May 18, 2017

Cobalt Brew: Frothy Foam, Sick Heart


The normal effects of beer consumption are well known.  The ethanol in beer enters the blood stream and eventually makes it to the brain, where the ethanol molecules can sit between brain cells and interfere with neurotransmission, the electrochemical process that controls the activities in the brain, such as body movement, communication, and general thought processes. Too much beer, or ethanol, in a short period of time can interfere with neurotransmission to the point that the imbiber loses control of one or more of these brain processes, leading to classic signs of drunkenness (unsteadiness, impulse control issues, memory lapses, and potential unconsciousness). Excessive drinking for prolonged periods of time can also lead to heart disease, generically termed cardiomyopathy, which is any disease that impairs the ability of the heart to circulate blood effectively.

Heart Disease Spike in Beer Drinkers

A study conducted in 1965 in Quebec and Nebraska of beer drinkers who showed unusually high levels of cardiomyopathy resulted in an unexpected source of drinking-related issues with the heart. In Omaha, Nebraska, in a study of 50 patients, a spike in cardiomyopathy was observed starting in 1964. A similar trend was observed in Quebec around the same time. During interviews, clinicians learned that both sets of patients were frequent beer drinkers, and that each set of patients were drinking the same beer local to their area. The one complicating factor in the Quebec case was that Montreal beer drinkers had access to the same brand of beer, but did not have the spike in cardiomyopathy. Clinicians discovered that breweries in both Omaha and Quebec started adding cobalt sulfate to the beer to stabilize the foam. This practice was employed to counter issues with beer foam dissipation in inadequately cleaned glasses due to poor rinsing of  detergent by the bar staff (yet another issue).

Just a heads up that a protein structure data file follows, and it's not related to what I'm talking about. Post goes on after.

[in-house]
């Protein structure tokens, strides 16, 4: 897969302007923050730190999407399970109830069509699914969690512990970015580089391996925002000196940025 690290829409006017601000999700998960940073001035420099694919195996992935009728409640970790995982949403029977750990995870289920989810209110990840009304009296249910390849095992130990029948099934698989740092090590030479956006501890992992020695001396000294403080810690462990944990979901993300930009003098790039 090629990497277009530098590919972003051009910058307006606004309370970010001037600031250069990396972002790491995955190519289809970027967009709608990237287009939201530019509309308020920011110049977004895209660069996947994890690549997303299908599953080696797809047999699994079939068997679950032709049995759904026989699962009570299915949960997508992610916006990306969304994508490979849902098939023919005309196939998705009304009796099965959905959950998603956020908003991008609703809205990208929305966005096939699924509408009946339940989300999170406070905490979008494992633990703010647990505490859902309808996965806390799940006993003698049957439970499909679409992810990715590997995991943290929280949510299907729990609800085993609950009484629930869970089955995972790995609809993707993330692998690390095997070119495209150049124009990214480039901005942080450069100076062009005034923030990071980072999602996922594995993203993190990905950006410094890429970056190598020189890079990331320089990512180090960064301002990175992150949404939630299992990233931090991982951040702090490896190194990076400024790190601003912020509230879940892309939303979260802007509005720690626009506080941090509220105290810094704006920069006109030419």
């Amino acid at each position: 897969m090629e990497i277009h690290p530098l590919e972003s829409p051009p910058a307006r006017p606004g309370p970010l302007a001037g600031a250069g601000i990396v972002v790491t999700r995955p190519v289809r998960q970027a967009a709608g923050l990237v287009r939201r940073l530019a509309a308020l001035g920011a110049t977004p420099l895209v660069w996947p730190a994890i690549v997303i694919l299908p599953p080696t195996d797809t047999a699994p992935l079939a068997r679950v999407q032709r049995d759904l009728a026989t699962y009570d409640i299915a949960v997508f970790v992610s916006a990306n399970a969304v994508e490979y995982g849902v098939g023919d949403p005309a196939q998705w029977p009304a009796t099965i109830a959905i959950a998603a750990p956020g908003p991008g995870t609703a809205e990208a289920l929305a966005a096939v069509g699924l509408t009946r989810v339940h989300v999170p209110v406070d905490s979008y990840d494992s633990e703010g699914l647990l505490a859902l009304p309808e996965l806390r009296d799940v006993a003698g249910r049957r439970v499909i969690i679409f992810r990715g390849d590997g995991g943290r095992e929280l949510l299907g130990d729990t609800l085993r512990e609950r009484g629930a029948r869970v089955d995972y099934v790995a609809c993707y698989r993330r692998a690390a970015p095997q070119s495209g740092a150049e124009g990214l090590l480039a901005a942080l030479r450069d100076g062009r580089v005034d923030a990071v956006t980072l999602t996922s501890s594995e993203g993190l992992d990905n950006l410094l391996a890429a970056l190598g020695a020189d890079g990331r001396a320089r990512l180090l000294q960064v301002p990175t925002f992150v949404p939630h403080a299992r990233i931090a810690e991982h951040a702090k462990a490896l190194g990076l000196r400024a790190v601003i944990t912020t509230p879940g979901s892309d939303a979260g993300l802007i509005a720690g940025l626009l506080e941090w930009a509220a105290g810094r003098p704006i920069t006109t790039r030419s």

Too Much of a Trace Metal

Cobalt is a metal commonly used in alloys, and is also part of the metabolism mechanism in all animals. However, too much cobalt can cause issues, such as interference with the Krebs cycle and aerobic cellular respiration. Studies where guinea pigs were administered cobalt into the myocardium resulted in diminished contractions of the papillary muscle.[1]  The clinicians felt that the beer drinkers in Quebec and Omaha were exposed to higher than normal levels of cobalt, which resulted in their cardiomyopathy.

So why the difference between Montreal and the rest of Quebec? For the larger breweries, such as those found in Montreal, separate batches were made for draft beer and bottled beer. Since the bottled beer normally was not put in glasses, no cobalt sulfate was added, hence fewer beer drinkers were exposed to high levels of cobalt sulfate. For smaller breweries, such as those found in Quebec, single batches were made for both draft and bottle, resulting in high levels of cobalt sulfate in both forms of beer. Researchers coined the phrase ‘beer drinkers’ cardiomyopathy’ based on this study.[2] Cobalt sulfate adulteration of beer was discontinued after this study came out.

Trace analysis of metals, such as cobalt, is normally measured in food and polymer products with inductively coupled plasma mass spectroscopy (ICP-MS). Contact CPG for assistance in trace metals analysis in your materials.

[1] Kaufmann, Fleckenstein, Plueger Arch. Ges. Physiol., 282, p 290, (1965).

[2] Morin, Daniel, Canad. Med. Ass. J.,  vol 97, p. 926 (1967).